one sobering data point / 684 Broadway loft sells slowly, reluctantly

 (9.26.08: my apologies about the hrrible formatting of this post originally; undoubtedly it was human error [fire that guy!])

one small data point for NoHo, how big a fact for broader market??
The Manhattan loft 684 Broadway #7E has been on my radar since it came to market almost a year ago, as I thought (and wrote) then that it looked like a pretty reasonable asking price and I was pretty familiar with the building. Now that it has sold and the clearing price has been posted on city records, it is clear to me that the market for this loft building is flat in the past year-plus. The $64,000 question is what this small fact portends for The Market generally.

first, the facts about this loft
I hit #7E when it was brand new (on October 4, 2007), 684 Broadway has a new one, where reader Larry pointed me to the difference in footprint between #7E and the other "E" line units sold ("2,700 sq ft" vs. "3,100 sq ft"). My original comment placed #7E’s then-new price in the context of #5E, which sold as a complete gut job, and #3E, which was ‘done’ when sold:

Early in the year [2007], #5E (in primitive, needs-a-complete-build-out condition) sold for $2.495mm (a $5,000 discount to the asking price), while #3E was done ("renovated to perfection", in broker-babble; check the pix) and sold for the $3.1mm ask. #7E gets even more of the sky over the low buildings across Great Jones Street. If it is also done, this is a very reasonable asking price.


Allowing for the difference in size (THX again, reader Larry) and in the condition of one, the clearing prices show — at best — a flat market since April 2007 to September2008. Allowing for the difference in view and light from the higher floor (which clears the roof line of 680 Broadway to the south across Great Jones Street), this 7th floor clearing price shows a softening market since #9E sold in April 2006.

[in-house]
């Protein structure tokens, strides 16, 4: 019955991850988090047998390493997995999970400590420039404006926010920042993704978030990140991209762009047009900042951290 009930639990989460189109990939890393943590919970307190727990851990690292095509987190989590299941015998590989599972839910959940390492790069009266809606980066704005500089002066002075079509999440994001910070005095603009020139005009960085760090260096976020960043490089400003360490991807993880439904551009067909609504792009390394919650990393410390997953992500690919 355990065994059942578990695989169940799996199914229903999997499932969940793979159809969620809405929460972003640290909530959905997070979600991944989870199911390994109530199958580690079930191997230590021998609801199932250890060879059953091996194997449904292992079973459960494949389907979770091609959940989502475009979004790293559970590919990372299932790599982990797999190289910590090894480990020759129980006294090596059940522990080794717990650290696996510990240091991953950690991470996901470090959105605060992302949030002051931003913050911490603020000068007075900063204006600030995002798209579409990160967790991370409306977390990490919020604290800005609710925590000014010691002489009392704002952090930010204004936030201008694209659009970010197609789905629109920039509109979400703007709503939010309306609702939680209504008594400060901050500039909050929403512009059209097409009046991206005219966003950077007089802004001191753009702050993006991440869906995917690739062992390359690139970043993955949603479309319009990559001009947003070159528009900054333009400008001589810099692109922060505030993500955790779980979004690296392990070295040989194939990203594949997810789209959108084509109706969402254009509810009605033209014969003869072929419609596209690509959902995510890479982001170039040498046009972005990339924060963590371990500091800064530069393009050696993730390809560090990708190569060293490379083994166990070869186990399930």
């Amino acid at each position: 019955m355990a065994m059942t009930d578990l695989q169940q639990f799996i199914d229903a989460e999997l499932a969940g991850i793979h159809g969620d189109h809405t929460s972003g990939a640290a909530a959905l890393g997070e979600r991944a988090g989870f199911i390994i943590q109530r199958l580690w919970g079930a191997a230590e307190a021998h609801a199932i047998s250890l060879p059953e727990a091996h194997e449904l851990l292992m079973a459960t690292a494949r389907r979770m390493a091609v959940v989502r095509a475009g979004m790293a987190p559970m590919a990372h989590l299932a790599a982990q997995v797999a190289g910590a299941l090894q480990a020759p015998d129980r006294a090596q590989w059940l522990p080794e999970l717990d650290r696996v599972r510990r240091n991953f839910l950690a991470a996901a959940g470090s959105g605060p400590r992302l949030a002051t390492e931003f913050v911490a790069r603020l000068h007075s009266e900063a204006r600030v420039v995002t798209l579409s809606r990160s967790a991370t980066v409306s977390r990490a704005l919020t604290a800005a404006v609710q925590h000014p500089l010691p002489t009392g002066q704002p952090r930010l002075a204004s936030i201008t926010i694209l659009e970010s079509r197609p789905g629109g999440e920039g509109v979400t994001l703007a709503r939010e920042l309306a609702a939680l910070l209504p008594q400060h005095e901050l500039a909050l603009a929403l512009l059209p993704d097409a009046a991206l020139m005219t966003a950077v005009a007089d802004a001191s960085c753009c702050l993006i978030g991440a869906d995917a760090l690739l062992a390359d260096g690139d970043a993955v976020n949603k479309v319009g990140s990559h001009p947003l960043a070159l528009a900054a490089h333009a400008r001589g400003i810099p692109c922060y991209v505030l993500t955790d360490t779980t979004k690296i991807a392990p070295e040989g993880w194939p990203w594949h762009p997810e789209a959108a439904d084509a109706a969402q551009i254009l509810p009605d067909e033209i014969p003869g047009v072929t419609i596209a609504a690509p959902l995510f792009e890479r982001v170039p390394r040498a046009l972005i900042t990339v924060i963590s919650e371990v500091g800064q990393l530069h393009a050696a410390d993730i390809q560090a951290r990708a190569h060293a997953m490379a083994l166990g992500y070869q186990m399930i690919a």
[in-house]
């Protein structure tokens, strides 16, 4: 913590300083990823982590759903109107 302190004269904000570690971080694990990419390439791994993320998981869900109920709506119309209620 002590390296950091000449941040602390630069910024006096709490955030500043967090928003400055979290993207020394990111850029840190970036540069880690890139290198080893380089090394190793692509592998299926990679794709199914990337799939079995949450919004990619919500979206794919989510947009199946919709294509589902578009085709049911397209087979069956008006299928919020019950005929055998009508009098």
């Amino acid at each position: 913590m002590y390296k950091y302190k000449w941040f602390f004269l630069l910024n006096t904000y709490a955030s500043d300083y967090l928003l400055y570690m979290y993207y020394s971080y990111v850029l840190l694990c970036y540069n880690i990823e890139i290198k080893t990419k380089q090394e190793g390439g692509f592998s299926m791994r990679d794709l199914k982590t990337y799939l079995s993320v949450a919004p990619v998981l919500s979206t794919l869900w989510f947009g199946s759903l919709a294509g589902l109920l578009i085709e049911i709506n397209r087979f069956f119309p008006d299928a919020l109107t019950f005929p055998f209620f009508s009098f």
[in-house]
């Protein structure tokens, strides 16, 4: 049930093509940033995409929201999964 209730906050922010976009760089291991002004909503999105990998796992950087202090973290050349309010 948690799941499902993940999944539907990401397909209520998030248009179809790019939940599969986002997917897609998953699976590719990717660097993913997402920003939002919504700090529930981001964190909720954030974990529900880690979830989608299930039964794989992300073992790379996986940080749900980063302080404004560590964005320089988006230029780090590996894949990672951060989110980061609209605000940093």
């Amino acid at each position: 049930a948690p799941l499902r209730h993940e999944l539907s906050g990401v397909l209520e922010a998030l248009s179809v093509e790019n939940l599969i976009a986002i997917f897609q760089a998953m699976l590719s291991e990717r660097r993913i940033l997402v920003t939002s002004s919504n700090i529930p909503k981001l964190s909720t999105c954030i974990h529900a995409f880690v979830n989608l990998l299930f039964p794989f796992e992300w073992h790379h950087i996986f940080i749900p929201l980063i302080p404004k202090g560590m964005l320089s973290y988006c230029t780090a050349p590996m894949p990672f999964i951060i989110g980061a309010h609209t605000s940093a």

The agent’s description and pix for #7E show that it had at least a comparable level of finishes as #3E (I saw #3E but have never been in #7E). As reflected still in StreetEasy, #7E was described as the "most spectacular designer NoHo loft on the market". #3E closed at $1,000/ft, as requested, which is essentially the same as #5E if the needed renovation of #5E could be done for just under $200/ft (a somewhat risky assumption, with no discount for the time and trouble of a renovation).

trading prices give me pause
While #7E is oddly smaller than other "E" lofts in this building, it’s September 4 clearing price is exactly in line with the sales of #5E and #3E even though it sold 17 months later, even though it is almost 50 feet higher than the ‘done’ #3E and even though it is renovated to at least $600k worth of difference from #5E.

Perhaps more significantly from the perspective of market trends, #7E traded at a lower price per foot this month than #9E cleared at almost 2 and a half years ago. (They were asking $3.675mm for the "3,100 sq ft" of #9E in November 2005, and closed at $3.4mm in April 2006; thx again,  StreetEasy.) While the $300k difference between #9E in April 2006 and #3E in April 2007 may be attributable to light, views and (possibly) finishes, one wonders (well, I wonder) why the improved light and views of #7E took so long to do so poorly, compared especially to #3E. I bet the #7E seller and agent wonder also….